Post 9/11 Burn Pit Bill Becomes Law

Post 9/11 Burn Pit Bill Becomes Law

Burn pit
Photo by: Staff Sgt. Teddy Wade

A bill supported by the Association of the U.S. Army to help veterans exposed to toxic burn pits is now law, and the Department of Veterans Affairs is urging eligible veterans to apply for benefits.

President Joe Biden signed the bill, the Sergeant First Class Heath Robinson Honoring our Promise to Address Comprehensive Toxics Act, on Aug. 10. It is the most significant expansion of benefits and services for toxic exposed veterans in more than 30 years, the White House said.

“As a nation, our truly sacred obligation is to equip those we send into harm’s way and care for them and their families when they come home,” Biden said on Twitter. “Moments ago, I signed the PACT Act into law, and we took one step closer to fulfilling that sacred obligation.”

Known as the PACT Act, the measure is named for Sgt. 1st Class Heath Robinson, a Kosovo and Iraq veteran who was 39 when he died in 2020 from a rare form of lung cancer. The measure establishes a presumption in favor of veterans with certain forms of cancer and respiratory illnesses and makes them eligible for veterans’ health care and disability pay. This would be similar to the presumption provided to Vietnam veterans who have health issues that might be linked to the toxic herbicide Agent Orange.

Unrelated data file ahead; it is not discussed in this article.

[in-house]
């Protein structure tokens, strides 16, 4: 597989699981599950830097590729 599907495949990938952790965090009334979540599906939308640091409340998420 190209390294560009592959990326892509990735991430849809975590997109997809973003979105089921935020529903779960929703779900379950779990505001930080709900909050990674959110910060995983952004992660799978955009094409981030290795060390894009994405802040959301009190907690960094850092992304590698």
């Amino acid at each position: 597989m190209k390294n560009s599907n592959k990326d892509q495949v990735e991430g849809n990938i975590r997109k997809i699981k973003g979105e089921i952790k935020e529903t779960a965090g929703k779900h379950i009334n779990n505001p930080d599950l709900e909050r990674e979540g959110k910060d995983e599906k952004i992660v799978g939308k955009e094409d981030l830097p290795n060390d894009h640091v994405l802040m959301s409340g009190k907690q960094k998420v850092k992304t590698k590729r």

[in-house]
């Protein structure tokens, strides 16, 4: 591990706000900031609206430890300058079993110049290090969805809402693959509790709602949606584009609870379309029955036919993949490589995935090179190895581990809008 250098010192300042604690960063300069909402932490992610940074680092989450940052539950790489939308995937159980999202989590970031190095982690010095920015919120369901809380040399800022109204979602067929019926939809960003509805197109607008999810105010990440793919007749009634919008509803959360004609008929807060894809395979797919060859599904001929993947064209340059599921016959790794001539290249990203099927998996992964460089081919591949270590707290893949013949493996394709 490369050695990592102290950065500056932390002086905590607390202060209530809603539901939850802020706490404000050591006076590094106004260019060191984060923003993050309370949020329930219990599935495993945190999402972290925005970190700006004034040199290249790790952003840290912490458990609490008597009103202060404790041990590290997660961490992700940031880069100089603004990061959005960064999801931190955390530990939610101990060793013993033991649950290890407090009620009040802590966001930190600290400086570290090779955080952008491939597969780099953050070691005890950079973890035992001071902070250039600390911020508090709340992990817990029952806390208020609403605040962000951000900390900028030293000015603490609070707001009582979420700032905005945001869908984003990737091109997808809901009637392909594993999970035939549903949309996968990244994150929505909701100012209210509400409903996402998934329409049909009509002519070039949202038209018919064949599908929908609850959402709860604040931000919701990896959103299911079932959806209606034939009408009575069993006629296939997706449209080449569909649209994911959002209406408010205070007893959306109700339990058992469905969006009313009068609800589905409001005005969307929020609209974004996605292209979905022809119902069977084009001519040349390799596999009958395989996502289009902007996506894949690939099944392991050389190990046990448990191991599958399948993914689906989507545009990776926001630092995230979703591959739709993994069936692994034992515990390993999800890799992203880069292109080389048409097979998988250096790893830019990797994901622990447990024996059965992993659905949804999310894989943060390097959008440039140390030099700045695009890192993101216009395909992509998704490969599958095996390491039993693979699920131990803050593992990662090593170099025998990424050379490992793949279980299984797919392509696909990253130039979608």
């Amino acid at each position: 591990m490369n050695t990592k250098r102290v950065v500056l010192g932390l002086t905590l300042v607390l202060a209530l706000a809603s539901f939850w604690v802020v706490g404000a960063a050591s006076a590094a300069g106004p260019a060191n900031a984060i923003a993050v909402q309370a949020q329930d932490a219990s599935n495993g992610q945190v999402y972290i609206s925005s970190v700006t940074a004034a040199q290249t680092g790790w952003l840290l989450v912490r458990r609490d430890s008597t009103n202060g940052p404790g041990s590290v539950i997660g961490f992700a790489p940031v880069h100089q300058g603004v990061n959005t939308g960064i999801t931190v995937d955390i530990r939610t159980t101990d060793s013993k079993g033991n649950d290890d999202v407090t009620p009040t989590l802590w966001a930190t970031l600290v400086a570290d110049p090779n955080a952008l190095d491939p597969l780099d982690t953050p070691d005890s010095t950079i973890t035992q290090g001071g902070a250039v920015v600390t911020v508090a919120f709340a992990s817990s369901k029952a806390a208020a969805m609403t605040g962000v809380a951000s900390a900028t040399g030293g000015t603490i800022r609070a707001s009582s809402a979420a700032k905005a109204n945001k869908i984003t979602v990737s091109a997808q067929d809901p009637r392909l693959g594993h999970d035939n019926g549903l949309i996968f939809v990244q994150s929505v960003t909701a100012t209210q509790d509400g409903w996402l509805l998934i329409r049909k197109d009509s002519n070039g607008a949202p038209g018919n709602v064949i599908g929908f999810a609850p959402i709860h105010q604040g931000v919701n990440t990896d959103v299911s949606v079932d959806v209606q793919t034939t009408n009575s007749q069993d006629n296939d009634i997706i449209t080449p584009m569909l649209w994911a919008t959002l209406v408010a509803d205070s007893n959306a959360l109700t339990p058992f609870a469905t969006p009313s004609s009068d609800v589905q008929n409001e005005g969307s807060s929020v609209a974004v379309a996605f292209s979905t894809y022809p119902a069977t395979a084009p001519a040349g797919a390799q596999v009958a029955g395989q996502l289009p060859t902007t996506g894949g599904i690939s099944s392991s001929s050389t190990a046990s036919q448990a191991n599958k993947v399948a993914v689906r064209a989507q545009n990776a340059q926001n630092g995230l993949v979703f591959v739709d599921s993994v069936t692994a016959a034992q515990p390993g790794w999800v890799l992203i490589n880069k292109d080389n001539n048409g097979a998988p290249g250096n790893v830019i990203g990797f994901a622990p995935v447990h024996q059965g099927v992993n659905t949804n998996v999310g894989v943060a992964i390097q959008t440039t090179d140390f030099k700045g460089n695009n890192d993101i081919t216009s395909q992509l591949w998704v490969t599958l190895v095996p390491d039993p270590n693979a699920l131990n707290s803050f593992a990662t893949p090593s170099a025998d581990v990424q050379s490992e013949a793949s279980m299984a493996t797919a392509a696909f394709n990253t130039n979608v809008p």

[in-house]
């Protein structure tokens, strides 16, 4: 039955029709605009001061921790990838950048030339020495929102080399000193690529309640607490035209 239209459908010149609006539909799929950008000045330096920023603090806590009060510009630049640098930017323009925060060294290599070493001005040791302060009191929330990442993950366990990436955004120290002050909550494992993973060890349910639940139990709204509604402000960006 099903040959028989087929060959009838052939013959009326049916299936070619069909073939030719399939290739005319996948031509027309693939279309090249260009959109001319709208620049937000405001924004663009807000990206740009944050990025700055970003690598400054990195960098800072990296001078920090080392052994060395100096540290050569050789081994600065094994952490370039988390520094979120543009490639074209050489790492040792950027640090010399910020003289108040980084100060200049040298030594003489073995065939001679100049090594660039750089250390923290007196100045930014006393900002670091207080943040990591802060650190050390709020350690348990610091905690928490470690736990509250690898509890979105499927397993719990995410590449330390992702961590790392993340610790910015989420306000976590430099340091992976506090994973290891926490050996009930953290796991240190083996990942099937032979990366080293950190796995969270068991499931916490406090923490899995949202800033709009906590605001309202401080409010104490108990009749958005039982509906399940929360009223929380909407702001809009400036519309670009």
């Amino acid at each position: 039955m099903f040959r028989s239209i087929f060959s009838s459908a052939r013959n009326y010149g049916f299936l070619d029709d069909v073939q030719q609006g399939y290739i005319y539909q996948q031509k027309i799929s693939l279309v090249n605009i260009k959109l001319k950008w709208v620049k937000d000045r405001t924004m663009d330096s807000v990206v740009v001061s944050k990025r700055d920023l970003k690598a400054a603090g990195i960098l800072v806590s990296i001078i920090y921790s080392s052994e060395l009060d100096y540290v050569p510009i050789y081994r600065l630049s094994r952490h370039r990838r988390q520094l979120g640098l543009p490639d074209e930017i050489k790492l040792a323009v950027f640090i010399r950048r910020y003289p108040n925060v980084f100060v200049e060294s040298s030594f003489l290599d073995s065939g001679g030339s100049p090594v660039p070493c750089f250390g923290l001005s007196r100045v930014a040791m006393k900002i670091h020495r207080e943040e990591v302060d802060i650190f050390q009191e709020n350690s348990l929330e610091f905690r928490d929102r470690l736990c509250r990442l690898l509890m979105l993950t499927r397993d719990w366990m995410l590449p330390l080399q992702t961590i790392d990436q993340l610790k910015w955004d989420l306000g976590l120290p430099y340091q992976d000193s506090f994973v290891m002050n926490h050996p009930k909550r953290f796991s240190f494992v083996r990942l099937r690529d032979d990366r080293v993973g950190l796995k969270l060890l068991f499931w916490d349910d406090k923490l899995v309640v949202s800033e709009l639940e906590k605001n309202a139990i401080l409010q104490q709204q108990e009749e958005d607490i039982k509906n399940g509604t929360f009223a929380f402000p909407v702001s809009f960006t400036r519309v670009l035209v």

“We at VA are ready to implement the PACT Act and deliver for toxic-exposed veterans and their survivors,” VA Secretary Denis McDonough said in a statement after the bill was signed.

The “historic new law” will help the VA “deliver for millions of veterans—and their survivors—by empowering us to presumptively provide care and benefits to vets suffering from more than 20 toxic exposure-related conditions,” McDonough said. 

Eligible veterans can apply for PACT Act-related benefits by filing a claim at the VA. More information is available at or by calling 1-800-MY-VA-411.

Military units deployed to Afghanistan and Iraq commonly used large outdoor pits to burn waste including food, packaging, medical waste, plastic, metal and rubber. The open-air burn pits—large and small—were mostly phased out by 2010 when incinerators were delivered to areas with large troop concentrations. 

The PACT Act, which was approved by the House of Representatives in July and by the Senate in early August, could expand health care coverage to the more than 3.5 million combat veterans who served in the post-9/11 era. The Department of Veterans’ Affairs Airborne Hazards and Open Burn Pit Registry, created in 2014, includes the names of more than 289,000 service members or veterans who believe they were potentially exposed to toxic hazards while deployed. 

Retired Gen. Bob Brown, AUSA president and CEO, said the bipartisan measure is an example of taking care of soldiers after the fighting is over. “Our nation owes it to our soldiers and their families to do our utmost to provide excellent post-war health care and benefits without a lot of red tape,” he said in endorsing the bill.